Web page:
Along with Klein, Ritchey, and Yeti, Bontrager is a strong candidate for the Vintage MTB Mount Rushmore. His claim to fame was innovation and science. He worked in steel (and a few Ti bikes) and was famous for the saying “Strong, light, cheap; pick two.”
I doubt he was the first to say that, but who am I to argue? This is what happens over time. There are a lot of younger people that think Jeremy Clarkson was the first person to quip that “it’s not speed that kills, it’s the sudden stop.”
If you believe that, let me be the first to congratulate you on winning the lottery! You’ll just need to send me a small fee in order to collect your winnings.
It’s always been a dream of mine to build a bike entirely out the CNC machined, anodized parts that you can buy on eBay. It’s ridiculous I know, but I really want to know how good these parts are. They’re often the cheapest options for new parts, so it’s very hard to resist.
Of course, you risk not being cool if you run these parts. The other guys on your ride are probably not going to be impressed by the Selcof stem on your bike, like they would a Thomson. They might even make fun of you!
I ride by myself though, so I really don’t care about this.
My most recent restoration project requires a seatpost. Of course, restoration is not the right term for what I’m doing. Restoration is what you do to a 30 year old Ritchey or Yeti. I have a ’03 Trek 4500.
Nobody restores a 10 year old Trek. Flipping is what I’m doing here.
This is the stickiest question in all of Vintagedom; How much is my insert vintage thing here worth?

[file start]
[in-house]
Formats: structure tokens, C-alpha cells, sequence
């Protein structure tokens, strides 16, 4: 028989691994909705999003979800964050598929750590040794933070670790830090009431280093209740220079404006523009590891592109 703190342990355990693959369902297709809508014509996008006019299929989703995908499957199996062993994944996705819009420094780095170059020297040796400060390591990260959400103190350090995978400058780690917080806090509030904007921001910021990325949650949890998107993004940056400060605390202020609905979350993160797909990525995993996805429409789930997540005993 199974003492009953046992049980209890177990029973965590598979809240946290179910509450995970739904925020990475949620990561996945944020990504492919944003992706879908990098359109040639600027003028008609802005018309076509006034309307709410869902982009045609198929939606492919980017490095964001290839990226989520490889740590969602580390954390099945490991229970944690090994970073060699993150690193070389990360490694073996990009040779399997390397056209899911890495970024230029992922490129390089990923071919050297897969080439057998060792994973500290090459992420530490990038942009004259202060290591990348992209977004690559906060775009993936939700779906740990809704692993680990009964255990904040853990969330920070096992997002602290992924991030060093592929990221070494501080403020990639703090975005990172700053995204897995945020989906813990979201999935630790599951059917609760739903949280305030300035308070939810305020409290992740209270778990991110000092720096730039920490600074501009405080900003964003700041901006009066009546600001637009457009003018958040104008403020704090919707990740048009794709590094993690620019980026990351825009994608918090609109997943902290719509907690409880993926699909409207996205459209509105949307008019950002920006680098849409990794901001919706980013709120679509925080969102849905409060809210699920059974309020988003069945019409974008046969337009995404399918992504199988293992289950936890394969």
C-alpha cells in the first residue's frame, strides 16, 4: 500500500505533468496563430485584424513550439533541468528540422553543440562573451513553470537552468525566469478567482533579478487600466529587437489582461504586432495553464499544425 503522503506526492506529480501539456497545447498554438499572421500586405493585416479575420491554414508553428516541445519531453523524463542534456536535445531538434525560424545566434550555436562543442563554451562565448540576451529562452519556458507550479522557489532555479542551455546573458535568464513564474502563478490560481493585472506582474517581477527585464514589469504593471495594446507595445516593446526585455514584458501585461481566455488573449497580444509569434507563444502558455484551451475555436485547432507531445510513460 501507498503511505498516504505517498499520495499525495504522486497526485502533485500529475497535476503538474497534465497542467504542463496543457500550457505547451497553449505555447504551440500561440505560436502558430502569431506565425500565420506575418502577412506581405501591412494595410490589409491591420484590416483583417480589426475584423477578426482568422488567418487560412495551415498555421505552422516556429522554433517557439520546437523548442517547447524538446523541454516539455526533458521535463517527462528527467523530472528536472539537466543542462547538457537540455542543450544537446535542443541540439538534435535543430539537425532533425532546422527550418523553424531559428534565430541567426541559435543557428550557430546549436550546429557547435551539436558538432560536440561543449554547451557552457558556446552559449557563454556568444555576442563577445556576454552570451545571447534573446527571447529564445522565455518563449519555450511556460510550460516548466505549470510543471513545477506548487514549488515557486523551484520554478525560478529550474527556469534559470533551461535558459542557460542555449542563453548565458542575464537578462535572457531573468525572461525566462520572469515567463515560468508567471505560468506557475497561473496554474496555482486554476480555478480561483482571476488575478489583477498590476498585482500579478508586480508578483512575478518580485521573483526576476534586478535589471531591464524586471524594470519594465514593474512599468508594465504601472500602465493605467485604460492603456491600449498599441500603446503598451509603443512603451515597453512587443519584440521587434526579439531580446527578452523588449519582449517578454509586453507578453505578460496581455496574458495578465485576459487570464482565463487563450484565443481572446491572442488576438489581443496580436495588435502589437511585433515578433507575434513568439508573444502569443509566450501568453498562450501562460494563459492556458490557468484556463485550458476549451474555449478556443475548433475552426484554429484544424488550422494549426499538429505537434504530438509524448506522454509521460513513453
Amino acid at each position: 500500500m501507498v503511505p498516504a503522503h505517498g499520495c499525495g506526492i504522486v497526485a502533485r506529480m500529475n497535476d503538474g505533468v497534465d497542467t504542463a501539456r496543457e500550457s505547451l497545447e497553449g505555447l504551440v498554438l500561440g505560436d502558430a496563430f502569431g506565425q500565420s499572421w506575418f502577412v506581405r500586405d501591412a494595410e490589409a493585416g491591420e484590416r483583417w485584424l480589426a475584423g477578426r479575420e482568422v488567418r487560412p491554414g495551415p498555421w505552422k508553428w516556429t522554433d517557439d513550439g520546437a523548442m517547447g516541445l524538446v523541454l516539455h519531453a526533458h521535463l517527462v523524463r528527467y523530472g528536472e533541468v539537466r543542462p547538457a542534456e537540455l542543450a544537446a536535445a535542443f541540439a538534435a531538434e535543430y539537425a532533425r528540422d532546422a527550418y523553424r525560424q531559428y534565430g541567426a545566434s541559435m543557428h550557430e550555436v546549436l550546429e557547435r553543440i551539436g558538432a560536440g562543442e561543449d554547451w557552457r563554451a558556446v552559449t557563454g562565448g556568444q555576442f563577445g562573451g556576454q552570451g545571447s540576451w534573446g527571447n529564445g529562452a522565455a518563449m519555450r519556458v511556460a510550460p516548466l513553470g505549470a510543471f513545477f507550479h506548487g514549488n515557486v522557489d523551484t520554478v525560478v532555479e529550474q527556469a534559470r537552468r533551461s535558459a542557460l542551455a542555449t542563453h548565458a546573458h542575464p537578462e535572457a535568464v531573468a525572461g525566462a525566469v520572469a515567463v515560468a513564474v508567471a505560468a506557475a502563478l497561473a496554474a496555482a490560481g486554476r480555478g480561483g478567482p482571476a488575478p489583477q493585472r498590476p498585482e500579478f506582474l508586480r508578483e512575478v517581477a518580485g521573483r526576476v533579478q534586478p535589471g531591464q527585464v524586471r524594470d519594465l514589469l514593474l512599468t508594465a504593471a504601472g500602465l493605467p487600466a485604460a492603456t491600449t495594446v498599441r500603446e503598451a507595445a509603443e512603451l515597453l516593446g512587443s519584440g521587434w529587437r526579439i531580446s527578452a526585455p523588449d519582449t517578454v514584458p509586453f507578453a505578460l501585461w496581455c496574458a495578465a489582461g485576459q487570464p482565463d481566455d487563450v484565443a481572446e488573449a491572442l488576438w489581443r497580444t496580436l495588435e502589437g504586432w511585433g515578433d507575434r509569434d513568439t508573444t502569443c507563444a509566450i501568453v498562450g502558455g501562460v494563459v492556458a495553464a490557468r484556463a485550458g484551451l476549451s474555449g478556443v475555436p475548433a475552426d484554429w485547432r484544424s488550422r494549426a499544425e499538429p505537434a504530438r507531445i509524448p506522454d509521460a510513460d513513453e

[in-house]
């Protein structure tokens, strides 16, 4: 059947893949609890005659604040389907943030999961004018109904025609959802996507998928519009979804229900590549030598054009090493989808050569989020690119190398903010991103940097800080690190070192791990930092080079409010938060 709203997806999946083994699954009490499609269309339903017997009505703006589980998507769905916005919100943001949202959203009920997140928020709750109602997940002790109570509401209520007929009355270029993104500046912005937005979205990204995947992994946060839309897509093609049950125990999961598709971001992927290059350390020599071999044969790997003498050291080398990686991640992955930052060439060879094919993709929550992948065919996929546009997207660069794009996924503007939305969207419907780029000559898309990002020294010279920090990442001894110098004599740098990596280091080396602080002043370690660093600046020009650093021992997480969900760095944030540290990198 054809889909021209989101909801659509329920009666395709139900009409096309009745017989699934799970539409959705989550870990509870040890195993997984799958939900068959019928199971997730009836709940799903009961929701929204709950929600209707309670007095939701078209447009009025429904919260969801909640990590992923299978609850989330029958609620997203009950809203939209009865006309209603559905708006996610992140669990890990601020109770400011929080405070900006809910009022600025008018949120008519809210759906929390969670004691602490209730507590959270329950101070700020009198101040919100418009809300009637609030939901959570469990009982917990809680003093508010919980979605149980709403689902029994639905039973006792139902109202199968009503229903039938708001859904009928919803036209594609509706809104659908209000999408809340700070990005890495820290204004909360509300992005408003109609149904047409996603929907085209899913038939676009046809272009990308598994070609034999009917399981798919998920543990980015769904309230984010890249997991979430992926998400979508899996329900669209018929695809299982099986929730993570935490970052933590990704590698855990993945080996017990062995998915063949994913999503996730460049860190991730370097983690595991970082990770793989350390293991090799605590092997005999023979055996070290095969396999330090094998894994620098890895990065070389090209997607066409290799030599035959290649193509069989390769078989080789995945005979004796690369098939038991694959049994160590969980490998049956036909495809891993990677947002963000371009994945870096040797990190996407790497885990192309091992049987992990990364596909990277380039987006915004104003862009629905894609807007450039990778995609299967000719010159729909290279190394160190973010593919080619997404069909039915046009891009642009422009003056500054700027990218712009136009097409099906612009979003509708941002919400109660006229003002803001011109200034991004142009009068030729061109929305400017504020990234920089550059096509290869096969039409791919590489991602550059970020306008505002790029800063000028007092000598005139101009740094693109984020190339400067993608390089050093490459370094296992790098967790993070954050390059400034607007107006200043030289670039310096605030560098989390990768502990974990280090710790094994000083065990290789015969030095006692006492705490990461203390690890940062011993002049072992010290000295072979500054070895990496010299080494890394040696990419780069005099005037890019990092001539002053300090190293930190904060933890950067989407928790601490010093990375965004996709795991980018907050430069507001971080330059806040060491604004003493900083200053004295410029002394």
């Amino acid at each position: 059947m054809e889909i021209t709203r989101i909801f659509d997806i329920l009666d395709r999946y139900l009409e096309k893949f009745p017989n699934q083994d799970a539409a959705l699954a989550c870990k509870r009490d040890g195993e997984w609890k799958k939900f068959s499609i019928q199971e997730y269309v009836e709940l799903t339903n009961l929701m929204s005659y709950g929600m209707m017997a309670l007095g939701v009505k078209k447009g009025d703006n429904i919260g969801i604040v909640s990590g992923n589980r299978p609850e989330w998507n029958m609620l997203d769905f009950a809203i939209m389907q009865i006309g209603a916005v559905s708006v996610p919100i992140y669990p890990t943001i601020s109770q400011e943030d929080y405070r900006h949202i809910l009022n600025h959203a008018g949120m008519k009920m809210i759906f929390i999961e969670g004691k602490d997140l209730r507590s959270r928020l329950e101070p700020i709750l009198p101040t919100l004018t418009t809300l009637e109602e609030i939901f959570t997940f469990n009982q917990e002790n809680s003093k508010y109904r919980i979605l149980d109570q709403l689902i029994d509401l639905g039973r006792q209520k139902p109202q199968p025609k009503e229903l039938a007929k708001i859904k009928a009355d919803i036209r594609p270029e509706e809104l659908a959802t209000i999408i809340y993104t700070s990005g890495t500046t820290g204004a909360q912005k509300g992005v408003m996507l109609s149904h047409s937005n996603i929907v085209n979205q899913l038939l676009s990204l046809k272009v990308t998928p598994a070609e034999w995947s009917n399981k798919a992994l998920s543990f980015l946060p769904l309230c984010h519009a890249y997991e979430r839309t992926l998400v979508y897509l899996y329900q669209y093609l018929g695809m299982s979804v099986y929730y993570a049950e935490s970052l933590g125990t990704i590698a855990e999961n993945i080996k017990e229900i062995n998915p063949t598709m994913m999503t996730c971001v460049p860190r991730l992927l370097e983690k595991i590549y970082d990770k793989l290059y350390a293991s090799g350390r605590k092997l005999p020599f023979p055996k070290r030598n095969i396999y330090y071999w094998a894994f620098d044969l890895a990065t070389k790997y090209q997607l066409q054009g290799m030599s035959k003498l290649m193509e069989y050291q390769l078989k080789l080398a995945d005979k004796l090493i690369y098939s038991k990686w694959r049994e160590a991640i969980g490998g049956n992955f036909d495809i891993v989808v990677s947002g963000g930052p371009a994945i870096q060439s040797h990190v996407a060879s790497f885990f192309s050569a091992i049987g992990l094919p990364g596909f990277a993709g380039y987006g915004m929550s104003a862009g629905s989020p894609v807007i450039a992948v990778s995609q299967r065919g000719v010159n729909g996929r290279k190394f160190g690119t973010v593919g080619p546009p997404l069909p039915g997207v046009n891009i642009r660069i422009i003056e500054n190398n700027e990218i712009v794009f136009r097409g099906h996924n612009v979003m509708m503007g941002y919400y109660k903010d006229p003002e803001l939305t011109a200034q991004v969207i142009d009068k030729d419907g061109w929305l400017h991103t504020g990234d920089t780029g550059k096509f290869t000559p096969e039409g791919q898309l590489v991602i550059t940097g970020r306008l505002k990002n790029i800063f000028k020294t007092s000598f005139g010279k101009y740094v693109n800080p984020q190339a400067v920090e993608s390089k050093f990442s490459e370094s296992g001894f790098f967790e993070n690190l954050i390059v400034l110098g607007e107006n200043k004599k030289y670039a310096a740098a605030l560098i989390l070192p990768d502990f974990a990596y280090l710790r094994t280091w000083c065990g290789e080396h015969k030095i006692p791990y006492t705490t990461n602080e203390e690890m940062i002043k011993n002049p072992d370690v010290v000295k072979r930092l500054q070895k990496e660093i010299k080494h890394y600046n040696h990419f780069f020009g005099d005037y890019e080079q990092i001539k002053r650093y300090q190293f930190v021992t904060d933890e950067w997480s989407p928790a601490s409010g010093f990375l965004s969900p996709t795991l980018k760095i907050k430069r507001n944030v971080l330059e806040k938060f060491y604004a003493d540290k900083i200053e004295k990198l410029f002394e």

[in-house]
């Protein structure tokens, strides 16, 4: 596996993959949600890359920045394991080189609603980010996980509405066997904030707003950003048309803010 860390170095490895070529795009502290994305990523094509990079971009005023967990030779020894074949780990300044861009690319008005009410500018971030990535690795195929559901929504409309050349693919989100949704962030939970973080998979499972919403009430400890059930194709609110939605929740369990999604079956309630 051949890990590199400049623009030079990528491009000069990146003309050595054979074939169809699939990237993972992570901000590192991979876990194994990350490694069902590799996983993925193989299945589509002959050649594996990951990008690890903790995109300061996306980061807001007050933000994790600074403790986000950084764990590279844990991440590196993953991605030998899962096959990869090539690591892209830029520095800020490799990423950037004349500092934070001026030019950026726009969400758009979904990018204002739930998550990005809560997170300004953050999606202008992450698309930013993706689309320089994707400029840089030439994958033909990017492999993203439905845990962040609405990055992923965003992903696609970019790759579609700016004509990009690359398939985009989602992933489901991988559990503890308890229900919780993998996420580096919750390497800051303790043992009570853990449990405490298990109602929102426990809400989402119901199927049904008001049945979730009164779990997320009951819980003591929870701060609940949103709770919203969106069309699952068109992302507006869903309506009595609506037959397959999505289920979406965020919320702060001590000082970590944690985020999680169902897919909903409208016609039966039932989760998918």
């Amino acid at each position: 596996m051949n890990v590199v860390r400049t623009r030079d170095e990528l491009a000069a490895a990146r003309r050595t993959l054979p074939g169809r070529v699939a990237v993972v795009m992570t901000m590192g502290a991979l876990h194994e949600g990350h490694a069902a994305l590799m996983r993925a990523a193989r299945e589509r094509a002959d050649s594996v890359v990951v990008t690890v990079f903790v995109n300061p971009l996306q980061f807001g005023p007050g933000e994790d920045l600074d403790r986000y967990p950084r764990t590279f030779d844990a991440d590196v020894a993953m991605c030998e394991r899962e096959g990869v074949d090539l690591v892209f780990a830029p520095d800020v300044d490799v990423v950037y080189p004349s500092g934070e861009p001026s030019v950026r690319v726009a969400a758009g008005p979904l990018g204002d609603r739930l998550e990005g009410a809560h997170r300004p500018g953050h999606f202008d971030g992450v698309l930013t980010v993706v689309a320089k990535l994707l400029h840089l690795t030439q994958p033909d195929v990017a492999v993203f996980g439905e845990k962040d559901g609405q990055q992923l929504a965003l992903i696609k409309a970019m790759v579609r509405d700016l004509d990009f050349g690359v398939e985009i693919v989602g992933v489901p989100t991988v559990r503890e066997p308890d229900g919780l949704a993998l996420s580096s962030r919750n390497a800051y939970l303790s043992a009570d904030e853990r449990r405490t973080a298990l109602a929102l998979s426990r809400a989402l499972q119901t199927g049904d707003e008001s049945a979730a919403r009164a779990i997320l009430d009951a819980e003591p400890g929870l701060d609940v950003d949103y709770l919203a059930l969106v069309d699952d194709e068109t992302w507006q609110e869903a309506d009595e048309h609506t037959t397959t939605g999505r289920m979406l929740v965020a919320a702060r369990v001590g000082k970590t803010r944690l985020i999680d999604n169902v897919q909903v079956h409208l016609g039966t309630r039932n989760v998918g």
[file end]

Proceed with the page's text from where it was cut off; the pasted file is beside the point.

And nobody likes it.
Most forums will have a separate thread for these questions to keep them out of the regular, useful, conversations.
But you can’t blame people for asking. The last thing anyone wants is to sell a part and then see it for sale again right away for 50% more.
I like to think that my knowledge of market value is above average, if for no other reason that I spent a lot of time looking at Kijiji. I see all of the bikes for sale here, and it’s pretty easy to see which ones are selling right away, and which aren’t.
So to that end, there’s this;
I need to preface this by saying I’m not super serious about what I’m going to say here. I’m talking about a niche bike, that’s growing in popularity, and that’s good. The worst thing that could happen is for there to be only two kinds of bikes to buy.
All of these crazy new styles have existed in the minds of mechanics with imagination for years. Thankfully, when they found a way to put them on the roads and trails – even when most people around them thought they were crazy – other people took notice.
But still, some of these new styles are worthy of a little derision.
I give you the Cannondale Slate;